Did you know that if you have sleep problems or insomnia, you are more likely to develop depression? And, that sleep problems are a risk factor for more severe depression?
If you don’t sleep well, the problem could be related to a sleep disorder or could be a symptom of depression. Since sleep and depression are so intertwined, it is important to seek professional help for sleep difficulties and/or depression. Many psychologists and health psychologists can offer tools for improved sleep and offer treatment for depression.
More information from the National Sleep Foundation below:
The relationship between sleep and depressive illness is complex – depression may cause sleep problems and sleep problems may cause or contribute to depressive disorders. For some people, symptoms of depression occur before the onset of sleep problems. For others, sleep problems appear first. Sleep problems and depression may also share risk factors and biological features and the two conditions may respond to some of the same treatment strategies. Sleep problems are also associated with more severe depressive illness.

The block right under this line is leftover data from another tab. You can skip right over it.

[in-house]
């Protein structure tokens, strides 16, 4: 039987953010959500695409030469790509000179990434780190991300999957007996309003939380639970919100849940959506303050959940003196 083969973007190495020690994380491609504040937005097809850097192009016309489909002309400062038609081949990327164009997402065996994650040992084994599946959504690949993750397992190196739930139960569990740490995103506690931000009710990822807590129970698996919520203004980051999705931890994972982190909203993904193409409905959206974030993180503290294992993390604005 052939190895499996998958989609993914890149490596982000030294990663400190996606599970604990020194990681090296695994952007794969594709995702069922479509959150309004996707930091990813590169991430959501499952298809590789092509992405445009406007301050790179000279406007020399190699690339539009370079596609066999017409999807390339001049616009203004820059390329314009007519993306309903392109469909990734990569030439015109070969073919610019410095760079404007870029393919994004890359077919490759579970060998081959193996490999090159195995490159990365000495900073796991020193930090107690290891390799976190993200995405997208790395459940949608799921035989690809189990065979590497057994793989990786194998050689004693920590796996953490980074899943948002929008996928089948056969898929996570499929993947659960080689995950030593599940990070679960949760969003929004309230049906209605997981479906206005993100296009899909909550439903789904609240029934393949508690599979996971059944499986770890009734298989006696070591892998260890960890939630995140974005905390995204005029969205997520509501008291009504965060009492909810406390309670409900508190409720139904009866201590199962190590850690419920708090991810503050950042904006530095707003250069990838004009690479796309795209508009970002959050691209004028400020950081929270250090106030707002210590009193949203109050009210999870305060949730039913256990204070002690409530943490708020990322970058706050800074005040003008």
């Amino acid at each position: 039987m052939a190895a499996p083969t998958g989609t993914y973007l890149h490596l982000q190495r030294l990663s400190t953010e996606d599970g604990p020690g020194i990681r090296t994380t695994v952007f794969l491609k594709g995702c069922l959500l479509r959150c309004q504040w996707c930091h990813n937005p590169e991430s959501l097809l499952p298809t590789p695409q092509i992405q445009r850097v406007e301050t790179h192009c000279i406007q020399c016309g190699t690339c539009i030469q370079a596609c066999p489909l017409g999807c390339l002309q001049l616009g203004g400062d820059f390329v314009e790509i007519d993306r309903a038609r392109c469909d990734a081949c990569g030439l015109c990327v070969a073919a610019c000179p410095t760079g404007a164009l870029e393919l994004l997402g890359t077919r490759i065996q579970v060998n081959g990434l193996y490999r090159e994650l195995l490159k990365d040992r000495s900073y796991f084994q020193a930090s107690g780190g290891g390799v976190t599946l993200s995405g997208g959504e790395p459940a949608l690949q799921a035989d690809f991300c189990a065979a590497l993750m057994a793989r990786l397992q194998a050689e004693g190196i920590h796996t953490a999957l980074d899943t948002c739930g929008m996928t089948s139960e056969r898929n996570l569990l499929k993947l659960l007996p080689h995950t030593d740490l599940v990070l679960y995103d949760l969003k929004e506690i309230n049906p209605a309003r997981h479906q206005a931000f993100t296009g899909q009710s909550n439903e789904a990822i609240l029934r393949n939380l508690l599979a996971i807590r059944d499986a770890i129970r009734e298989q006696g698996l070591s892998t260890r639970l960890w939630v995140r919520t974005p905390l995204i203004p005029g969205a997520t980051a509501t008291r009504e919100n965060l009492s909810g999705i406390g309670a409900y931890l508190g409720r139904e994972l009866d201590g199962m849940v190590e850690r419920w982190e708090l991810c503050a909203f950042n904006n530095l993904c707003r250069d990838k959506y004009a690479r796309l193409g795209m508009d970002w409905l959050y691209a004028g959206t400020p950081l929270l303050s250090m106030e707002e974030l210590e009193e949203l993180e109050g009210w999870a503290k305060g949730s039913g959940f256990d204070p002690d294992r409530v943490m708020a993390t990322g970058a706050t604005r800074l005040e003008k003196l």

Insomnia is very common among depressed patients. Evidence suggests that people with insomnia have a ten-fold risk of developing depression compared with those who sleep well. Depressed individuals may suffer from a range of insomnia symptoms, including difficulty falling asleep (sleep onset insomnia), difficulty staying asleep (sleep maintenance insomnia), unrefreshing sleep, and daytime sleepiness. However, research suggests that the risk of developing depression is highest among people with both sleep onset and sleep maintenance insomnia.
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